PCB’s biomechanics facility set for ICC nod

April 14,2017

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KARACHI: The Pakistan Cricket Board’s (PCB) independent biomechanics facility, installed at the Lahore University of Management Sciences (LUMS), is about to get accreditation from the International Cricket Council (ICC).

The testing facility was acknowledged by the world body after two officials from Pakistan underwent a two-day workshop in Pretoria last month.

The facility fulfills the technical requirements in terms of equipment and expertise to procure official accreditation.

It operates with 16 motion-capture high-speed infrared cameras and two high-speed video cameras in compliance with the ICC’s requirements.

Other mandatory preconditions laid down by the global body are the availability of an indoor area with enough space to allow a player to perform their full run-up, a three-dimensional motion-analysis system with a minimum of 12 high-speed cameras, along with the recruitment of qualified personnel experienced in using such systems and implementing the ICC testing protocol.

LUMS has been implementing its own model of assessment on cricketers but the ICC required it to align with the governing body’s protocol that mandates quality checks and calibrated trials during assessment using specialised kit.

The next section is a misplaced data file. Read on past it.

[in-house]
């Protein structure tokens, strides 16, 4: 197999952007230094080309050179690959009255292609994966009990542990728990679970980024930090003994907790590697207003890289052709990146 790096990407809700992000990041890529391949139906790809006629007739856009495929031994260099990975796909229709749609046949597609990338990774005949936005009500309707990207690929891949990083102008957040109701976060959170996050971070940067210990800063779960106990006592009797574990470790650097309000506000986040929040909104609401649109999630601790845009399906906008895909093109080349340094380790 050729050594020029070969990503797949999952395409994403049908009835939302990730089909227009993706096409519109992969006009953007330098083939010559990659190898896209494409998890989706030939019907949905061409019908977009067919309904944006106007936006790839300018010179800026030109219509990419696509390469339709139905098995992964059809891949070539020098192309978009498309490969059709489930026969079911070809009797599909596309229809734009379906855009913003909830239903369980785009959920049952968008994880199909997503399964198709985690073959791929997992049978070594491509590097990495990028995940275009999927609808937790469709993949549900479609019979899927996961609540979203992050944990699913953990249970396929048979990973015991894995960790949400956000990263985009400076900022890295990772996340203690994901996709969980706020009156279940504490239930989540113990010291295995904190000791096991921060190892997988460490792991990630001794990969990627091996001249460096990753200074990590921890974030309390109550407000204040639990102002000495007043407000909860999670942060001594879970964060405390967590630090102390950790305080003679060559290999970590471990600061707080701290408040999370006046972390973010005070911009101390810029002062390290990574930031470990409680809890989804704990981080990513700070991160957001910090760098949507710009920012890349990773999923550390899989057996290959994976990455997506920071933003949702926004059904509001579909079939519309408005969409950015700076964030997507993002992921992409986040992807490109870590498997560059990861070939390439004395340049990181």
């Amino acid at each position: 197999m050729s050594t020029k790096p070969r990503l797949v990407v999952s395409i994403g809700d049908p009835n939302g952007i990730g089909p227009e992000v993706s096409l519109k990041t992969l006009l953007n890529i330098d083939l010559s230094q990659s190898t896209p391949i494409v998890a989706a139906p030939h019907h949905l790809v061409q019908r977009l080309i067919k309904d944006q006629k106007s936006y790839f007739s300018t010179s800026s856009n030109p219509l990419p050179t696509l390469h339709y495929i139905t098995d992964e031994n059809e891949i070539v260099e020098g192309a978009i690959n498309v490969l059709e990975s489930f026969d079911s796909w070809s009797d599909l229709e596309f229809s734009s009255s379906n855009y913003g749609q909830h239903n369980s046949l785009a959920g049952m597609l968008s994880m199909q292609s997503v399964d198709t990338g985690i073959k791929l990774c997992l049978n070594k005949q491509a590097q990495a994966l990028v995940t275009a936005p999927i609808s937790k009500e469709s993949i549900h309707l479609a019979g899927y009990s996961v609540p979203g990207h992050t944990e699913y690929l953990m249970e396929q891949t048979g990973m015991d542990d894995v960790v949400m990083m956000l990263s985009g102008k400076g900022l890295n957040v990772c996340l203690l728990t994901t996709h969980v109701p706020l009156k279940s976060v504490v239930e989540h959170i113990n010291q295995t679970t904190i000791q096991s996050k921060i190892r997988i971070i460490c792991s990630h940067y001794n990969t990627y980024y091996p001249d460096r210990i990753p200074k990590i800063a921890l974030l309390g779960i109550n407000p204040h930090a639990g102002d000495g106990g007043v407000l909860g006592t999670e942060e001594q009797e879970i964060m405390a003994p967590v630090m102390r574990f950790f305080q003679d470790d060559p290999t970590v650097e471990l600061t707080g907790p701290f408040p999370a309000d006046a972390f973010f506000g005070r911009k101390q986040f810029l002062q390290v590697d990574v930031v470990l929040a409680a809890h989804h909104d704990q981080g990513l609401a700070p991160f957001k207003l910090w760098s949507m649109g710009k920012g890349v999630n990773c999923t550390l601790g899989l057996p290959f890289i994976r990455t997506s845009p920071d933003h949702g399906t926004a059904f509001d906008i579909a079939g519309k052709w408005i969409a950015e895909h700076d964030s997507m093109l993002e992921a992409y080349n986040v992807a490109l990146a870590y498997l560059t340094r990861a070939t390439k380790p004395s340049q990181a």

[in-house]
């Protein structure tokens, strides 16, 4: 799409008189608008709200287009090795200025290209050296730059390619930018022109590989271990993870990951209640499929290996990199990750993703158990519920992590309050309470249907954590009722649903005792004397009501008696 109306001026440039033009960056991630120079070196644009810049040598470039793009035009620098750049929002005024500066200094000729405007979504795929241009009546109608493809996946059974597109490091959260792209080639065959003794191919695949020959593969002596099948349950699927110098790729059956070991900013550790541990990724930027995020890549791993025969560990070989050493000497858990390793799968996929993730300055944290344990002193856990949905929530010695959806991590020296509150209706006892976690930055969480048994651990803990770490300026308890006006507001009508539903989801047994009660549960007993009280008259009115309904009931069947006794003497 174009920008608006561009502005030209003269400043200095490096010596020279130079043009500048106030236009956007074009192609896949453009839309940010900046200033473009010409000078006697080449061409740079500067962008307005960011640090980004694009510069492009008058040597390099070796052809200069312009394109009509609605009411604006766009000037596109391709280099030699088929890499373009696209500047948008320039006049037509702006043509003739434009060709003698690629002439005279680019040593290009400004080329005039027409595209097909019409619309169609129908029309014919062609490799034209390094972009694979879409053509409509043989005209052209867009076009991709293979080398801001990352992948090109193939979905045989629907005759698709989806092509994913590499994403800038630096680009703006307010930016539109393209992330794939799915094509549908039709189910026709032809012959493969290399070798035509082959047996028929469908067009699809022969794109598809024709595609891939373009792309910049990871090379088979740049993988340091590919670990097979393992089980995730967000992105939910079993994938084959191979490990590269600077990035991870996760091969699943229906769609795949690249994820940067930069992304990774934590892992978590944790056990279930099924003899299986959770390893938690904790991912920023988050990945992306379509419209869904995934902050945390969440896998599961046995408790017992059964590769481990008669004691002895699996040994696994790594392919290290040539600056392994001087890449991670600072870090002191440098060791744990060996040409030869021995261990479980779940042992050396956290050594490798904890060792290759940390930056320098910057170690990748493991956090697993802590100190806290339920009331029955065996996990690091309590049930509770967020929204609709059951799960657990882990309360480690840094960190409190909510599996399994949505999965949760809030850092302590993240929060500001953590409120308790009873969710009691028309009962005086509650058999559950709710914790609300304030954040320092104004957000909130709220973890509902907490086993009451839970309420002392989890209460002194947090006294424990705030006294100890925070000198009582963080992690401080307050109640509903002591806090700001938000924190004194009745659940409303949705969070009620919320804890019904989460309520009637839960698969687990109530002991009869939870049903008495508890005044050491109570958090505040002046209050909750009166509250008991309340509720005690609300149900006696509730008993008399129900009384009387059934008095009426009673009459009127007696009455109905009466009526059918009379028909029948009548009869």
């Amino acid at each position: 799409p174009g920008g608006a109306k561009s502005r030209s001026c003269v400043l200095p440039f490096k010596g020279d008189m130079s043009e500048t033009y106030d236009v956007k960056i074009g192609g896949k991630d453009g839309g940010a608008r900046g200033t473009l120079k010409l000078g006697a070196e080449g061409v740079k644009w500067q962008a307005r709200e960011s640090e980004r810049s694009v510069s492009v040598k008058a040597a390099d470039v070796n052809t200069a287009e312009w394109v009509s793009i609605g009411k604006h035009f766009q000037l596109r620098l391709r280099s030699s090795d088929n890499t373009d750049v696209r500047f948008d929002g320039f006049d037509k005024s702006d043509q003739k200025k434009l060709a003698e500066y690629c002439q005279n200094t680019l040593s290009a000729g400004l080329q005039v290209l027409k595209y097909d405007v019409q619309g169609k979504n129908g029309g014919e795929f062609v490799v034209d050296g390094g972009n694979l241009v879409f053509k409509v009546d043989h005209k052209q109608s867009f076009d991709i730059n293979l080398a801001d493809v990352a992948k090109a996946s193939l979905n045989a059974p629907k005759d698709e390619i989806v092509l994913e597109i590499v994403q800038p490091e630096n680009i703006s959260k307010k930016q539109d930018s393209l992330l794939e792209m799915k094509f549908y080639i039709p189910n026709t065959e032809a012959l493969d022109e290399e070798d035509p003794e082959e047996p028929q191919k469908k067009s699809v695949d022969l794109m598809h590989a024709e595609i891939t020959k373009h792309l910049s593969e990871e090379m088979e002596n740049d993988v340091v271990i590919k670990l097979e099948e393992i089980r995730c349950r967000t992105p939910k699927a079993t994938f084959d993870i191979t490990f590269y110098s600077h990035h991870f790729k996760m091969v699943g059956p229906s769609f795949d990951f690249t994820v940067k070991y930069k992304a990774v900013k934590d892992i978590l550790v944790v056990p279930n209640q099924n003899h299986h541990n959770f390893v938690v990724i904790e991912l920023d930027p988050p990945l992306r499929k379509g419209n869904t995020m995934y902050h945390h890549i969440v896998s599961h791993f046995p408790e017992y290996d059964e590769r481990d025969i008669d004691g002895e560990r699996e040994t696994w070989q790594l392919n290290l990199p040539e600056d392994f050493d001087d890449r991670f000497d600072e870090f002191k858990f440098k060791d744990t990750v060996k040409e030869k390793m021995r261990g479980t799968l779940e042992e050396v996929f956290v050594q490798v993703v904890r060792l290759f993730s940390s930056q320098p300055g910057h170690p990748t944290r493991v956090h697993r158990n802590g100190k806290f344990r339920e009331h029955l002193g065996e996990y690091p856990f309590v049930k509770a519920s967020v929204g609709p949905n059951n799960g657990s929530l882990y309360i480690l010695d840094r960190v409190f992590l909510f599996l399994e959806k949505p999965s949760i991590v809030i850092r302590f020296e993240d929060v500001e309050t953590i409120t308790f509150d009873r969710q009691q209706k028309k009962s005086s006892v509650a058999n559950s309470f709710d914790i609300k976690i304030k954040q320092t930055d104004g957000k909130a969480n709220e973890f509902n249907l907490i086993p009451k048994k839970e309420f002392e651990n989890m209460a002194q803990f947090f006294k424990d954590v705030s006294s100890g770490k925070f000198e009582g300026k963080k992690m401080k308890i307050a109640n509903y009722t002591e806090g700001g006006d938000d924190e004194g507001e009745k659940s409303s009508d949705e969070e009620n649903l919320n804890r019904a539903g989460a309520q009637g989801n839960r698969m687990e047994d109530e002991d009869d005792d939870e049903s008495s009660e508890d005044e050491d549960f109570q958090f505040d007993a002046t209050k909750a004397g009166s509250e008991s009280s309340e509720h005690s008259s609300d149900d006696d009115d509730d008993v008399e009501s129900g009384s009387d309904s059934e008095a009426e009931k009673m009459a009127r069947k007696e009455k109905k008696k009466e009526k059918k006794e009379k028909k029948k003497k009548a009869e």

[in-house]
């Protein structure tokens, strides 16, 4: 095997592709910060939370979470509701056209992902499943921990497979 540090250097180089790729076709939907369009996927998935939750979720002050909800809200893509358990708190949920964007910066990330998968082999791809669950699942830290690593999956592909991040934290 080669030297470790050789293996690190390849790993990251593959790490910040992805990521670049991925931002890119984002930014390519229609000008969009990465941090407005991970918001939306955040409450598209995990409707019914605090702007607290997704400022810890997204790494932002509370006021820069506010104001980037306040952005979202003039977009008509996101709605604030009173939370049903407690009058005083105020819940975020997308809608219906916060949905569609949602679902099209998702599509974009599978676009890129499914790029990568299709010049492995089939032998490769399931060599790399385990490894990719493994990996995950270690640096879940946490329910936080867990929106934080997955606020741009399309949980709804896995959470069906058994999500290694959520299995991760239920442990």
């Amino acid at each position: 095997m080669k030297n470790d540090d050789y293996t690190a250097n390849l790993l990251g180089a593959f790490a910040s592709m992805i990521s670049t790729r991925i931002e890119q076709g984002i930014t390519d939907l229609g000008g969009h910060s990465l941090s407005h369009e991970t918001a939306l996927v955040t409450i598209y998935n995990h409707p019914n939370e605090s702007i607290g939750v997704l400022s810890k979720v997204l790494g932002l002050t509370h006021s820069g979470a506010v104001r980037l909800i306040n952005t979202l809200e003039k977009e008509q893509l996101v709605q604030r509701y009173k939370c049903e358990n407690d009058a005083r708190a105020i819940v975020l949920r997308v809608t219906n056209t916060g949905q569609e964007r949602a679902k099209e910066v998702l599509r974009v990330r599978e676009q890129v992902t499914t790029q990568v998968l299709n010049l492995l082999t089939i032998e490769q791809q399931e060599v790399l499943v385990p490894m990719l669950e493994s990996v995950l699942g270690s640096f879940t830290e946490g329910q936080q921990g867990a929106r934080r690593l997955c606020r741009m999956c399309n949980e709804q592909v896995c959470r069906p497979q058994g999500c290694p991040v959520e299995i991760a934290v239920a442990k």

Professor Mian Awais, head of the biomechanics facility at LUMS, and PCB representative Hissan ur Rehman attended an exclusive two-day workshop — involving four sessions primarily aimed at introducing the ICC protocol regarding bowling assessment and data processing — at the High Performance Centre in the University of Pretoria.

The idea of reviving the biomechanics lab came up after Pakistan found themselves saddled with several cases of suspect bowling actions in the recent past.

Among the high-profile internationals to have undergone reassessment for illegal action, Mohammad Hafeez has returned with a re-modelled action, as has Saeed Ajmal. The latter, however, has been a diminished force and has not played for Pakistan since 2015.

According to the PCB, the stock of off-spinners available at the domestic level includes a number of bowlers with suspect actions.

In 2015, the ICC accredited five centres around the world — in Brisbane, Cardiff, Loughborough, Pretoria and Chennai — as testing facilities.

The PCB entered into a partnership with LUMS — where equipment worth US460,000 had been lying unused since 2008.

Pakistan could have been the first Asian country to have a high-profile biomechanics facility, but construction of the laboratory and financial mismanagement impeded its progress.

LUMS, however, helped make up for lost time by re-gathering the equipment and making it functional by conducting tests on more than 20 domestic cricketers.

The centre has also tested Kenya off-spinner James Ngoche, whose bowling action was declared illegal by the ICC in 2015.


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